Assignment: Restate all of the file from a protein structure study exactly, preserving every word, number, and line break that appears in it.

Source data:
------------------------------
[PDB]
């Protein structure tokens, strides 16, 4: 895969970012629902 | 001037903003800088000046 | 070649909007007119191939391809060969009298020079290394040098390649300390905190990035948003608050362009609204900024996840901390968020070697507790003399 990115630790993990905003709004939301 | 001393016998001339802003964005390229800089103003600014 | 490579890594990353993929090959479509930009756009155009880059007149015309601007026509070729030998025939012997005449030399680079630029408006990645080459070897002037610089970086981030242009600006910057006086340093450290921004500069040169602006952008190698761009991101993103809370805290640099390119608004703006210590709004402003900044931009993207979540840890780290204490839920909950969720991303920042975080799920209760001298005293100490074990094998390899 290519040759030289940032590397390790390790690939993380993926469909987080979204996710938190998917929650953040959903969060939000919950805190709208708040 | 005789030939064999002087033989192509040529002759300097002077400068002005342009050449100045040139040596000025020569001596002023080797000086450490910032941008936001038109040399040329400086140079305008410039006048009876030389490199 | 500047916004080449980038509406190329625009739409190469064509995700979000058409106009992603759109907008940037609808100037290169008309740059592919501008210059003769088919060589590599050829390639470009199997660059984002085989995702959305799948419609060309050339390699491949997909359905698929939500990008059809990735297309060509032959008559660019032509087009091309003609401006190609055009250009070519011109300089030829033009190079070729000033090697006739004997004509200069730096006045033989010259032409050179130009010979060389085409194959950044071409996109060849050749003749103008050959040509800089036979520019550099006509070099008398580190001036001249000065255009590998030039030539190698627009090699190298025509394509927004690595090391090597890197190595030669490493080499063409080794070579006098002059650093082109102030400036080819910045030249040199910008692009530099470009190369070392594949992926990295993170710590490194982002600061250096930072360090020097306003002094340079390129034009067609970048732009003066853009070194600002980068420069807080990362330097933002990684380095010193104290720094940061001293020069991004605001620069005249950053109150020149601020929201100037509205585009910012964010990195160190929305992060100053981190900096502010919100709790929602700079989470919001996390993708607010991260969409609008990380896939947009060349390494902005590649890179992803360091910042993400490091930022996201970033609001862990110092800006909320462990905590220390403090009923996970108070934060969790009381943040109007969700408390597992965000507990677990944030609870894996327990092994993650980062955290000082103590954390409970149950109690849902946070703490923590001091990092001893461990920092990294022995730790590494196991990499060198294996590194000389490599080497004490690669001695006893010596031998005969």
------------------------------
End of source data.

[PDB]
């Protein structure tokens, strides 16, 4: 895969970012629902 | 001037903003800088000046 | 070649909007007119191939391809060969009298020079290394040098390649300390905190990035948003608050362009609204900024996840901390968020070697507790003399 990115630790993990905003709004939301 | 001393016998001339802003964005390229800089103003600014 | 490579890594990353993929090959479509930009756009155009880059007149015309601007026509070729030998025939012997005449030399680079630029408006990645080459070897002037610089970086981030242009600006910057006086340093450290921004500069040169602006952008190698761009991101993103809370805290640099390119608004703006210590709004402003900044931009993207979540840890780290204490839920909950969720991303920042975080799920209760001298005293100490074990094998390899 290519040759030289940032590397390790390790690939993380993926469909987080979204996710938190998917929650953040959903969060939000919950805190709208708040 | 005789030939064999002087033989192509040529002759300097002077400068002005342009050449100045040139040596000025020569001596002023080797000086450490910032941008936001038109040399040329400086140079305008410039006048009876030389490199 | 500047916004080449980038509406190329625009739409190469064509995700979000058409106009992603759109907008940037609808100037290169008309740059592919501008210059003769088919060589590599050829390639470009199997660059984002085989995702959305799948419609060309050339390699491949997909359905698929939500990008059809990735297309060509032959008559660019032509087009091309003609401006190609055009250009070519011109300089030829033009190079070729000033090697006739004997004509200069730096006045033989010259032409050179130009010979060389085409194959950044071409996109060849050749003749103008050959040509800089036979520019550099006509070099008398580190001036001249000065255009590998030039030539190698627009090699190298025509394509927004690595090391090597890197190595030669490493080499063409080794070579006098002059650093082109102030400036080819910045030249040199910008692009530099470009190369070392594949992926990295993170710590490194982002600061250096930072360090020097306003002094340079390129034009067609970048732009003066853009070194600002980068420069807080990362330097933002990684380095010193104290720094940061001293020069991004605001620069005249950053109150020149601020929201100037509205585009910012964010990195160190929305992060100053981190900096502010919100709790929602700079989470919001996390993708607010991260969409609008990380896939947009060349390494902005590649890179992803360091910042993400490091930022996201970033609001862990110092800006909320462990905590220390403090009923996970108070934060969790009381943040109007969700408390597992965000507990677990944030609870894996327990092994993650980062955290000082103590954390409970149950109690849902946070703490923590001091990092001893461990920092990294022995730790590494196991990499060198294996590194000389490599080497004490690669001695006893010596031998005969």